The same year that Chicago opened, Richards met Mary Lea Johnson and her second husband, psychiatrist Victor D’Arc, who were interested in investing in theater and movie projects. The meeting was arranged by John Fino, a bit actor who was working as the couple’s chauffeur and hoped to jump-start his own theatrical career.
The oldest child of the fabulously wealthy and eccentric Johnson & Johnson heir Seward Johnson, Mary Lea had already led a troubled, money-can’t-buy-happiness life. (Her sad story has been well documented in two books about the battle over her father’s $500 million legacy: Barbara Goldsmith’s best-selling Johnson v. Johnson and David Margolick’s exhaustive account, Undue Influence.) A sweet but deeply wounded and insecure woman, she later went public with accusations that her father sexually assaulted her starting when she was just 9 years old.
By the time she met Richards, her life was on a downward spiral. Johnson had studied as an actress in her twenties, even playing a maid in a touring company of Private Lives with Tallulah Bankhead, but gave it up to marry a press agent turned gentleman farmer, William Ryan, a devout Catholic. During that first marriage, she lived on a New Jersey chicken farm and was pregnant ten times, giving birth to six children. She contracted hepatitis from a blood transfusion during back surgery; the disease eventually destroyed her liver and led to her death.
After her divorce from Ryan, Johnson met D’Arc, a psychiatrist at St. Luke’s, when he treated her son Seward Ryan for drug addiction. (Even her friends admit that the depressed Johnson was not gifted at motherhood. As one pal says, “She was neglected as a child, and she neglected her children. She felt guilty, she’d give them money.”)
Mary Lea and D’Arc married in 1972, but the couple’s relationship quickly turned sordid: As detailed by Goldsmith, the bisexual D’Arc coerced Johnson into kinky threesomes with other men, including the chauffeur Fino. “She did anything that men wanted,” Richards says, sadly, “because of the abuse with her father.” As her eldest son, Eric Ryan, says of his mother’s relationship with D’Arc, “It was pretty wacky stuff, all in all.”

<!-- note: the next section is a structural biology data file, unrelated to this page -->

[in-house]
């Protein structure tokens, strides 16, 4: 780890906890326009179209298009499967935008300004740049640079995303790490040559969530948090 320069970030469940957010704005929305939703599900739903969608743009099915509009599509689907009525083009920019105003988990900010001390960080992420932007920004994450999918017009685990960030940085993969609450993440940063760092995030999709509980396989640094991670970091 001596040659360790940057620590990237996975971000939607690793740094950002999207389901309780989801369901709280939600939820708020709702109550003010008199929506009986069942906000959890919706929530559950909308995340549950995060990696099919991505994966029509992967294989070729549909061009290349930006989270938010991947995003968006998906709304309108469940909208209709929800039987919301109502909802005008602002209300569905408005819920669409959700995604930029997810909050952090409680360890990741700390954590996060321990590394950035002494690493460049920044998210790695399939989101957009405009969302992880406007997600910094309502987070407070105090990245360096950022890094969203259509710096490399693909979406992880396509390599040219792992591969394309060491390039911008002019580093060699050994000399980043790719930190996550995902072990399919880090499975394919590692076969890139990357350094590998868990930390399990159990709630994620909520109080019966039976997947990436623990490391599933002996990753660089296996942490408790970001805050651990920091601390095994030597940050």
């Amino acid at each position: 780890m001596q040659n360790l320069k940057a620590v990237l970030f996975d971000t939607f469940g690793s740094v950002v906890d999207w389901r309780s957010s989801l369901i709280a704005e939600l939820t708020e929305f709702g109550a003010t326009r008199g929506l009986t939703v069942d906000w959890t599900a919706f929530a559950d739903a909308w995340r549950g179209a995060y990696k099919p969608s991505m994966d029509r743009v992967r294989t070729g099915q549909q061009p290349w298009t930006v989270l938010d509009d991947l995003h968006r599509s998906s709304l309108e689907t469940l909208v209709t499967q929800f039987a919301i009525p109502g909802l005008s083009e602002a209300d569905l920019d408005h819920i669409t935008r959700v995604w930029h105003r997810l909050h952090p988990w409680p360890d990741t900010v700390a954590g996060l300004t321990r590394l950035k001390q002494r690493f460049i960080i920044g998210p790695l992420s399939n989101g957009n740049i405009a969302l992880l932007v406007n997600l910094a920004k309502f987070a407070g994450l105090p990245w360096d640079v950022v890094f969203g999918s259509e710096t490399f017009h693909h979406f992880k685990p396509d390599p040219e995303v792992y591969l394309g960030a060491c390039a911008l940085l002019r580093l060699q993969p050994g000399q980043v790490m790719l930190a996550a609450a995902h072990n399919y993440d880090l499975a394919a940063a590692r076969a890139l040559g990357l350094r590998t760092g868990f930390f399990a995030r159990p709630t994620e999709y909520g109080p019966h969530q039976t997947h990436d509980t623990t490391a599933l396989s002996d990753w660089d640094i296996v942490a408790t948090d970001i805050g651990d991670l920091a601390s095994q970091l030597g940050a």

Small wonder that Johnson, enmeshed in this tormented marriage, took comfort in leaving her New Jersey estate and coming into Manhattan to spend time with the funny, charming, and eager-to-please Marty Richards. “Marty did wonders for her self-esteem,” says Maryanne Dittmann, who has worked for members of the extended Johnson family for three decades and is now Richards’s business manager. “She came out of her shell.” Costume designer Florence Klotz, a close friend of Johnson’s, says, “She had been thrashed by her childhood and her life, and Marty took care of her.”
He couldn’t afford to give her expensive baubles, but when this poor little rich girl complained that she’d never had a Shirley Temple doll as a child, Richards found a vintage model and repaired it as a gift. Johnson would frequently join Richards at performances of Chicago. “Mary Lea and I used to watch it together,” he says of the sold-out show. “We’d sit on the steps until the usher made us move.” Rivera remembers seeing them together: “Marty was extremely protective of Mary Lea. He saw how shy and vulnerable she was.”
In 1976, with a million of Mary Lea Johnson’s dollars, Richards and Johnson established the Producer Circle and began developing two projects, a movie that eventually became Fort Apache, the Bronx, starring Paul Newman, and a Broadway-musical flop called Rockabye Hamlet. When ther marriage collapsed and D’Arc demanded a divorce, Mary Lea went to Richards and asked if she could stay with him. She was aware that he was gay—“She knew everything about my background,” he says—and it started out as a Rock Hudson–Doris Day two-beds-side-by-side friendship. They eventually got separate apartments in the Sovereign on East 58th Street.
A traumatic break-in and bizarre alleged murder plot against them cinched their relationship. Johnson heard rumors, in a convoluted way, that her estranged husband had hired a hit man to murder her and Richards: There was even a tape of D’Arc purportedly plotting the deed with an accomplice. She hired a bodyguard and insisted that Richards stay by her side. Two men subsequently broke into her apartment one night. “We were almost killed in our sleep,” Richards says. “They ripped our phone off the wall, they hit our bodyguard, he had blood all over his head, he chased them.” The intruders got away.
Eric Ryan went with his mother and Richards to meet with the Bronx D.A. and ended up wearing a wire to dinner with his stepfather, D’Arc. “I had two detectives in the booth near me, and my job was to get Victor to talk about the murder plot,” Ryan recalls. “Victor denied the plot, but suggested that were I to help in the divorce, I’d benefit financially.” After listening to the tapes, prosecutors declined to indict D’Arc, who denied all charges. But Fino refused to testify and spent 26 months in jail for contempt of court. Johnson and D’Arc’s divorce was finalized in 1977 (he has since died of AIDS). Mary Lea and Marty married a year later.